This post has been updated.
The House of Representatives has blocked consideration of a resolution calling on Texas Gov. Rick Perry (R) to apologize for not immediately “doing away” with a rock bearing the controversial name of his family’s West Texas hunting camp, “Niggerhead.”
Rep. Jesse Jackson Jr. (D-Ill.) on Thursday morning introduced the privileged resolution, a move that would have put House Republican lawmakers in an uncomfortable position if the chamber were to hold a vote on the measure.
But the House voted 231-to-173 Thursday afternoon to reject the measure on procedural grounds. All 230 Republicans present voted in favor of tabling the resolution, while all but one Democrat -- Rep. Henry Cuellar (D-Texas) -- voted “no.”
With about two-dozen Congressional Black Caucus members and a few other Democrats as well as a handful of House Republicans and visitors in the House gallery looking on, Jackson rose for several minutes and read the text of his resolution condemning Perry.
The resolution was prompted by a Washington Post story on Oct. 2 in which Post reporter Stephanie McCrummen first reported on the Perry hunting camp. Recent polls suggest the imbroglio could blunt Perry’s momentum in the GOP presidential primary.
Perry’s camp has questioned the validity of the Post report and has maintained that the rock bearing the hunting camp’s racially insensitive name was painted over decades ago.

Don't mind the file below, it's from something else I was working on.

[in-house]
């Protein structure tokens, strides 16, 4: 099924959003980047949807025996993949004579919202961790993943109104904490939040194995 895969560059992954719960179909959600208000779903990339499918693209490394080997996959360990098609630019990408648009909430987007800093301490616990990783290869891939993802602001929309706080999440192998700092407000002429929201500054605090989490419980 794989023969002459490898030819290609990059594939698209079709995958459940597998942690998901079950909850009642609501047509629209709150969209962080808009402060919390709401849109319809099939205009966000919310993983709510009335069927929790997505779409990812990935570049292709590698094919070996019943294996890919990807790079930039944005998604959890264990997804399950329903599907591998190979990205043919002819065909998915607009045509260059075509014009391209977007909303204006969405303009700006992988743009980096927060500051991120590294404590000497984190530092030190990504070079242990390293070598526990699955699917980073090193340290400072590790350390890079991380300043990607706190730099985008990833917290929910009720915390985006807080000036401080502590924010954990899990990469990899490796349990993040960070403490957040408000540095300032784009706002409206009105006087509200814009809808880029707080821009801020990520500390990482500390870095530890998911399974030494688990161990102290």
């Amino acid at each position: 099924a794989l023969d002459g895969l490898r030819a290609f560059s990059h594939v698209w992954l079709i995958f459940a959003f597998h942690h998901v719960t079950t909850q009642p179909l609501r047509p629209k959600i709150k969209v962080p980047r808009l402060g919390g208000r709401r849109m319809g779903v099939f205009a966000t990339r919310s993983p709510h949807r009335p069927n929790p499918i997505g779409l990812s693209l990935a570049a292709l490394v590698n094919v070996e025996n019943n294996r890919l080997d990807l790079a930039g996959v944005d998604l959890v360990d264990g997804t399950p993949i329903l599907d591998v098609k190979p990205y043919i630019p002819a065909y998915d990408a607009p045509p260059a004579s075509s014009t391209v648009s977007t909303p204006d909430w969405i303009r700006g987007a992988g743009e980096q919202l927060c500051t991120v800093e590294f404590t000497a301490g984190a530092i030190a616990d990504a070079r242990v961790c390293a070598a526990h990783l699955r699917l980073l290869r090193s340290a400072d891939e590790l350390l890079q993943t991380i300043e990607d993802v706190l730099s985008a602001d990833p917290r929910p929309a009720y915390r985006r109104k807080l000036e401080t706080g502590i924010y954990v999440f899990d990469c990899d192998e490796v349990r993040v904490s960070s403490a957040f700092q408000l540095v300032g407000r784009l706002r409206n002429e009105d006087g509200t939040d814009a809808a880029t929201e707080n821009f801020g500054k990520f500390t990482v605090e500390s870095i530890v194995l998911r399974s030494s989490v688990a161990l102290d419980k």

The Jackson resolution calls the name of the hunting camp “morally offensive” and cites businessman Herman Cain as “the only Republican presidential candidate to criticize Governor Rick Perry for being ‘insensitive’ when the word was not immediately condemned;” the text of the resolution also “remind(s) Herman Cain that the word is not only ‘insensitive,’ but is also ‘offensive.’”
The resolution also states that when asked about the name of the camp, Perry “said the word on the rock is an offensive name that has no place in the modern world – implying that it may have been okay and had an appropriate place in that community when he was growing up.”
The measure then resolves that the House “calls on Governor Rick Perry to apologize for not immediately doing away with the rock,” to “condemn the use of this word as being totally offensive and inappropriate at anytime and anyplace in United States history” and to “list the names of all lawmakers, friends, and financial supporters he took with him on his hunting trips at ‘Niggerhead.’”
Also included in the measure is a provision calling on Perry’s 2012 presidential rivals “who have not yet made strong statements of outrage over the rock that contained the word, to do so.”
Perry’s camp did not immediately respond to the resolution.
A video of Jackson reading the text of the resolution Thursday morning on the House floor can be found here, courtesy of C-SPAN.
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